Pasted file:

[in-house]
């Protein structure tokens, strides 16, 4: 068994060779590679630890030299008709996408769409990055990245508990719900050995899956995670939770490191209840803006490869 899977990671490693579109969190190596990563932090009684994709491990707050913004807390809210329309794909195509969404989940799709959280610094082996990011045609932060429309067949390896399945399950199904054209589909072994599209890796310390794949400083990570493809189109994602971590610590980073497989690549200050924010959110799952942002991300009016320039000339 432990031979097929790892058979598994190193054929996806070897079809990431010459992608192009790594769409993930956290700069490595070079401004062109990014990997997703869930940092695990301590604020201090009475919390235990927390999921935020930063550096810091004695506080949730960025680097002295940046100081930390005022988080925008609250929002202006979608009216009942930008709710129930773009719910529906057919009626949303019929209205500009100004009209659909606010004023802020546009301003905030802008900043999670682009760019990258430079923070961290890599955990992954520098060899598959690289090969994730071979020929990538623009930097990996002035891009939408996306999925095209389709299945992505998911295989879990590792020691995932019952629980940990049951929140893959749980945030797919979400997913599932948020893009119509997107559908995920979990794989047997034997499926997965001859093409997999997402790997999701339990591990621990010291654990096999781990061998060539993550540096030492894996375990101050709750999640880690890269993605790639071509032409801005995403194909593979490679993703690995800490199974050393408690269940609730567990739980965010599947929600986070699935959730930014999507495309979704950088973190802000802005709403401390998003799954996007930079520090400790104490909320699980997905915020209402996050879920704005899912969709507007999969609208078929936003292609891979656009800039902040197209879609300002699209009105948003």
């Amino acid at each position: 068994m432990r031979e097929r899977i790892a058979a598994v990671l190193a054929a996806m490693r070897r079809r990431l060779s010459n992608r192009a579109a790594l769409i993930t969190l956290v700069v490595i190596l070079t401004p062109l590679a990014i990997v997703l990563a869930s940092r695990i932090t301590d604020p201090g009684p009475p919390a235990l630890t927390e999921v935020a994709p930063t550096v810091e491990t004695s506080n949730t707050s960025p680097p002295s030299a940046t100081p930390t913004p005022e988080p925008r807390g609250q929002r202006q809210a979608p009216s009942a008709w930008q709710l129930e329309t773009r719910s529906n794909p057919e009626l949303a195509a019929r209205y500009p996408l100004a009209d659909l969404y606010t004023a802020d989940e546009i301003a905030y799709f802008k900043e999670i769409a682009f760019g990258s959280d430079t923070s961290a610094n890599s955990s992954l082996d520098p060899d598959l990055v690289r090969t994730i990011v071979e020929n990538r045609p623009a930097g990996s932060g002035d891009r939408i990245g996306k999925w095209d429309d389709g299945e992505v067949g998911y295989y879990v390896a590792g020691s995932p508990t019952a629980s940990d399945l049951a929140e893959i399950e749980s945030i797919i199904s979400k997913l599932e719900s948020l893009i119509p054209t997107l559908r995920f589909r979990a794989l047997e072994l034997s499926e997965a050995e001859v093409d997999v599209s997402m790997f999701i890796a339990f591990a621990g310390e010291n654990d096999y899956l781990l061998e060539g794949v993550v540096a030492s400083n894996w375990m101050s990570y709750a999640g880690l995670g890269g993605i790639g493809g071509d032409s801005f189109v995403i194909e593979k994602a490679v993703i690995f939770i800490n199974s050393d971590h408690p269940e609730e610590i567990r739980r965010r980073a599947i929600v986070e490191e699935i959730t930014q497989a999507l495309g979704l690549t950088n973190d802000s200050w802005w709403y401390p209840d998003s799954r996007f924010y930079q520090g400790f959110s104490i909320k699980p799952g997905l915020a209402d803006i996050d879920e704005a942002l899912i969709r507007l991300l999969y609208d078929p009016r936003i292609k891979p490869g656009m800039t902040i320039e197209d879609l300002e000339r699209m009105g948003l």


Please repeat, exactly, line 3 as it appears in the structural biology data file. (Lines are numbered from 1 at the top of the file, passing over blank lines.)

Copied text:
């Amino acid at each position: 068994m432990r031979e097929r899977i790892a058979a598994v990671l190193a054929a996806m490693r070897r079809r990431l060779s010459n992608r192009a579109a790594l769409i993930t969190l956290v700069v490595i190596l070079t401004p062109l590679a990014i990997v997703l990563a869930s940092r695990i932090t301590d604020p201090g009684p009475p919390a235990l630890t927390e999921v935020a994709p930063t550096v810091e491990t004695s506080n949730t707050s960025p680097p002295s030299a940046t100081p930390t913004p005022e988080p925008r807390g609250q929002r202006q809210a979608p009216s009942a008709w930008q709710l129930e329309t773009r719910s529906n794909p057919e009626l949303a195509a019929r209205y500009p996408l100004a009209d659909l969404y606010t004023a802020d989940e546009i301003a905030y799709f802008k900043e999670i769409a682009f760019g990258s959280d430079t923070s961290a610094n890599s955990s992954l082996d520098p060899d598959l990055v690289r090969t994730i990011v071979e020929n990538r045609p623009a930097g990996s932060g002035d891009r939408i990245g996306k999925w095209d429309d389709g299945e992505v067949g998911y295989y879990v390896a590792g020691s995932p508990t019952a629980s940990d399945l049951a929140e893959i399950e749980s945030i797919i199904s979400k997913l599932e719900s948020l893009i119509p054209t997107l559908r995920f589909r979990a794989l047997e072994l034997s499926e997965a050995e001859v093409d997999v599209s997402m790997f999701i890796a339990f591990a621990g310390e010291n654990d096999y899956l781990l061998e060539g794949v993550v540096a030492s400083n894996w375990m101050s990570y709750a999640g880690l995670g890269g993605i790639g493809g071509d032409s801005f189109v995403i194909e593979k994602a490679v993703i690995f939770i800490n199974s050393d971590h408690p269940e609730e610590i567990r739980r965010r980073a599947i929600v986070e490191e699935i959730t930014q497989a999507l495309g979704l690549t950088n973190d802000s200050w802005w709403y401390p209840d998003s799954r996007f924010y930079q520090g400790f959110s104490i909320k699980p799952g997905l915020a209402d803006i996050d879920e704005a942002l899912i969709r507007l991300l999969y609208d078929p009016r936003i292609k891979p490869g656009m800039t902040i320039e197209d879609l300002e000339r699209m009105g948003l």